Formation of Youth
Dr. Anand Amaladass
Formation makes a great difference in the shape of any mature society. There are however extreme views. I received a view-card with the text: “Do not try to make others like you; God had made enough of your types.” This seems to be a warning to the parents and teachers who decide what the youth should be. On the other hand, it is claimed by the Eastern spiritual Masters: “Do not question the wisdom of two thousand years.” One has to discern a middle course between extreme positions.
The folk wisdom strikes a balanced note. One Sanskrit verse says: “Only one fourth of the knowledge comes from the teacher; one fourth comes from one’s own intelligence; the third fourth comes from one’s fellow-students and the fourth quarter comes in course of time.” Only the time will teach us the wisdom, if we are open to it.
First of all, one has to clarify what is here meant by formation. There are several variants to this question. Formation is a complex object: an ideal, a process, a sum of knowledge and abilities and a spiritual/intellectual state. These could be further described with various adjectives — ‘cultured’, ‘educated’ and its opposite would be ‘uneducated’ and ‘uncultivated.’ Seen from the social reality, formation is also a ‘social game’ whose goal is simply to appear cultured and not untutored. In the Club of training one is admitted, when s/he has already mastered the game; but one can master it only in the Club. Why is it so? Because the game of formation is a game of supposition. In the social milieu every one assumes that the other is cultivated.
Formation is familiarity with the history of our civilization- the great outlines of philosophy and science as well as the language forms and the major works of art, music and literature. Formation could also be seen as orientation to the ideal of general formation of personalities in contrast to the practical professional training of specialists.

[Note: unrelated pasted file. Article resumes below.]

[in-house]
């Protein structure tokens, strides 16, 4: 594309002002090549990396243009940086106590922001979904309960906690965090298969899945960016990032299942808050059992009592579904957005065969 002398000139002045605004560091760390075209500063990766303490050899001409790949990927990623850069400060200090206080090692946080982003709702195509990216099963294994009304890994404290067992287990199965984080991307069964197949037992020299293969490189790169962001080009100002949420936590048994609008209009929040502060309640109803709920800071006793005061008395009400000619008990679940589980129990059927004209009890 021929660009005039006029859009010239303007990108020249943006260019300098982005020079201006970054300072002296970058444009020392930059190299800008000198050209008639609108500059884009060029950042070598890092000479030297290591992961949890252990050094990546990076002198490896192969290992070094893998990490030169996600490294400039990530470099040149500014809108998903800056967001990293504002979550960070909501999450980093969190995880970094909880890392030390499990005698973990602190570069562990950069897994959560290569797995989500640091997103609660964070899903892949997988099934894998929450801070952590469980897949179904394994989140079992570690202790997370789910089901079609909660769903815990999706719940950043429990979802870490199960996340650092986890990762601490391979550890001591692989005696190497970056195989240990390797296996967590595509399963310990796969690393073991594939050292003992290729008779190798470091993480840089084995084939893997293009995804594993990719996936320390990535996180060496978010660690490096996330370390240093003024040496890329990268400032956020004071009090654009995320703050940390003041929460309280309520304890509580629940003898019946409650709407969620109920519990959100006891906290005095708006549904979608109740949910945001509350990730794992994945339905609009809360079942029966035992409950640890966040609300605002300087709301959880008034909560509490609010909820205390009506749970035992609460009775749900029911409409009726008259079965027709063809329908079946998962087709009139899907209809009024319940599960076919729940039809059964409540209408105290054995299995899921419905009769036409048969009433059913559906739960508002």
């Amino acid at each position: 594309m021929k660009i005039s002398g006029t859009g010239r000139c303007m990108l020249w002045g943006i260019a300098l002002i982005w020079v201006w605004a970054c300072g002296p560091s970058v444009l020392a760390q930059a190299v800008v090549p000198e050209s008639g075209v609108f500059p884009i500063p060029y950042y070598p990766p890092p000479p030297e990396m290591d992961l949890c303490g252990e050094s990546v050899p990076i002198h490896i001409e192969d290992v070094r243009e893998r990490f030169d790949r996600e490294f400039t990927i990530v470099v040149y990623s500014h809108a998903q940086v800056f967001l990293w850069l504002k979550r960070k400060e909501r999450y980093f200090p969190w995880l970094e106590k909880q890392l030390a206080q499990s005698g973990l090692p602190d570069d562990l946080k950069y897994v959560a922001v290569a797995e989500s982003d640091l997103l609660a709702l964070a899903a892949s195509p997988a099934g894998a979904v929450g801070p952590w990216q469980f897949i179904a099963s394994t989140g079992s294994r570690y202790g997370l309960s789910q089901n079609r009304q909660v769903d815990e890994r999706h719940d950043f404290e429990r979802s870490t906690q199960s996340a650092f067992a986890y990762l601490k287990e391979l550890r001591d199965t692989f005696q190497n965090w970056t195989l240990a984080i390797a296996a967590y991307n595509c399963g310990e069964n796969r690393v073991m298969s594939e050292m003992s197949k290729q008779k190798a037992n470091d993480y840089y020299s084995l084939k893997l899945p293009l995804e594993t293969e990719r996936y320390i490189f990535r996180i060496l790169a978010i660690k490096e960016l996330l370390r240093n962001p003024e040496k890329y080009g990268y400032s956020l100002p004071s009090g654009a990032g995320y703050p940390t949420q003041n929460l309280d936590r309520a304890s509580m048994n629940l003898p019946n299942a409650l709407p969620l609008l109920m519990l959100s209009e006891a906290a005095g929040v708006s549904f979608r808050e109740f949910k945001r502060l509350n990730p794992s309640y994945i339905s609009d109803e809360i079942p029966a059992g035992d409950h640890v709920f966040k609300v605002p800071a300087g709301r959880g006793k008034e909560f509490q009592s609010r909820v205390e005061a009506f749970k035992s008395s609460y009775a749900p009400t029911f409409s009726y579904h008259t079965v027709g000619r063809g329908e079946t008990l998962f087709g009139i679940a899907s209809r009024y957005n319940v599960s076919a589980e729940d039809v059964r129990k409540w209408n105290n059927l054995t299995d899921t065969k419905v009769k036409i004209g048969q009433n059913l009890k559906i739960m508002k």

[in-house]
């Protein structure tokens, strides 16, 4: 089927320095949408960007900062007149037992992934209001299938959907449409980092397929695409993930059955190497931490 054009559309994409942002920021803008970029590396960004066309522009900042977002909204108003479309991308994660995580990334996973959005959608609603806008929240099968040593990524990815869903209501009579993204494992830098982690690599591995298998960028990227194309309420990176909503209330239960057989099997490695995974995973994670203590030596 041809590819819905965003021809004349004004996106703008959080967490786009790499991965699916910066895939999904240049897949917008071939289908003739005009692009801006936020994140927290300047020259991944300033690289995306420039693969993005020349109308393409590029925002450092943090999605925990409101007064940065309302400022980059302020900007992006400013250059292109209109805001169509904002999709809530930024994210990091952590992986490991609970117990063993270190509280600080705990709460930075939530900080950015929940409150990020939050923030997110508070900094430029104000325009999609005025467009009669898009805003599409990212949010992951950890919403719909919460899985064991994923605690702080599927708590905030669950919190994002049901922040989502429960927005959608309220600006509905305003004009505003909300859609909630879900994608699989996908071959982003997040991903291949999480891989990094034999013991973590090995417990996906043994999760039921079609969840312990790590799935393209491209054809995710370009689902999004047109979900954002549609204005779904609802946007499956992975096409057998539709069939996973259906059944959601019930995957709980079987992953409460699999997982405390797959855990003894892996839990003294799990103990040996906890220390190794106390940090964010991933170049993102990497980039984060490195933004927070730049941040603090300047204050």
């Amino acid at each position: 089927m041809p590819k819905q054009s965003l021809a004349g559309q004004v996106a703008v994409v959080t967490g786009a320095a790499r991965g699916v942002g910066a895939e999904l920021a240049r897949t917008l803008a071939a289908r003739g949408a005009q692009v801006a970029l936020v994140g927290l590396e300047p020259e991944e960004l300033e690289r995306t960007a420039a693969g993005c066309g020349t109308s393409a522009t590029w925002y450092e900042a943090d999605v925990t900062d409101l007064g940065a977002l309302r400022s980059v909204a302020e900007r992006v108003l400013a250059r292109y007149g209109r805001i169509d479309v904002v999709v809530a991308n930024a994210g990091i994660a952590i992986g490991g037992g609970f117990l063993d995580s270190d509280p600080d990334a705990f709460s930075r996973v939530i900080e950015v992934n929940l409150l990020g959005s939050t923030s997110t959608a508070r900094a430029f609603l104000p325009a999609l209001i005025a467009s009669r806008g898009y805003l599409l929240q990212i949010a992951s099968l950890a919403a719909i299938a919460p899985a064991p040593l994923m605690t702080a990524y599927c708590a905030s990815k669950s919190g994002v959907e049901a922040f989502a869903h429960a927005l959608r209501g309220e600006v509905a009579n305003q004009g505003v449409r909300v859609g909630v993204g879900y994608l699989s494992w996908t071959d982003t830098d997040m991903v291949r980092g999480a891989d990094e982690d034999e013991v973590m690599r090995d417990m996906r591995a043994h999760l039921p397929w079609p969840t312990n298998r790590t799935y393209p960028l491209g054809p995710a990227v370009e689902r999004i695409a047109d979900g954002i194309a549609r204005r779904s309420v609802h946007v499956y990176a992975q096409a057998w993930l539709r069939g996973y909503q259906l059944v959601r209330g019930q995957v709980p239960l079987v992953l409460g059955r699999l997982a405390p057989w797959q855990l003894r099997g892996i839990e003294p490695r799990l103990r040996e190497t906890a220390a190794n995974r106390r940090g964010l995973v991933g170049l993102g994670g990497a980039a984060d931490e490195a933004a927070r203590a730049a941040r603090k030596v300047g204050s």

The knowledge of formation does not consist, in the first place, of mere information. It is much more, as in a chess player, a mix of rules of the game, information and an overview of the range of the playfield and the quantity and the worth of the figures at hand. From this the one in formation can then gain remembrance of his loss and in spite of the inadequate knowledge can hold on to the ability to be a partner in the game.
Since the language adapts itself in style and vocabulary to the various milieus and social spheres, the mastery of language is decisive for the possibility to move freely in the society: whosoever does not know what he should say, feels himself socially restricted; for such a person certain social spheres of the society are ‘no-go-areas’.
In the language we are all ‘communists’; the language is the property of the people. Therefore each one can make that wealth his/her own and strike a friendship with it. Then s/he can move freely, his/her world is greater and s/he crosses more borders between milieus, between experiences. Communication is the form, in which spirit, flesh and culture become a person and reflects itself in the mirror of others.
Formation includes a society of belief. The confession of faith runs as follows: belief in God, belief in the power of culture and art, in the society of cultivated people, the timeless values of humanism etc. What faith is in religion, taste comes in art. They have their own canonical texts.
No culture/formation could be complete without art and religion. Art needs religion for the sake of order and religion needs art for actualizing the Divine presence through festivals, celebrations, images and architectural designs etc. Without art religion becomes a sort of ethereal spiritualism, a type of heavenly metaphysics and on the other hand, without religion art becomes direction-less subjectivism, bordering on narcissism.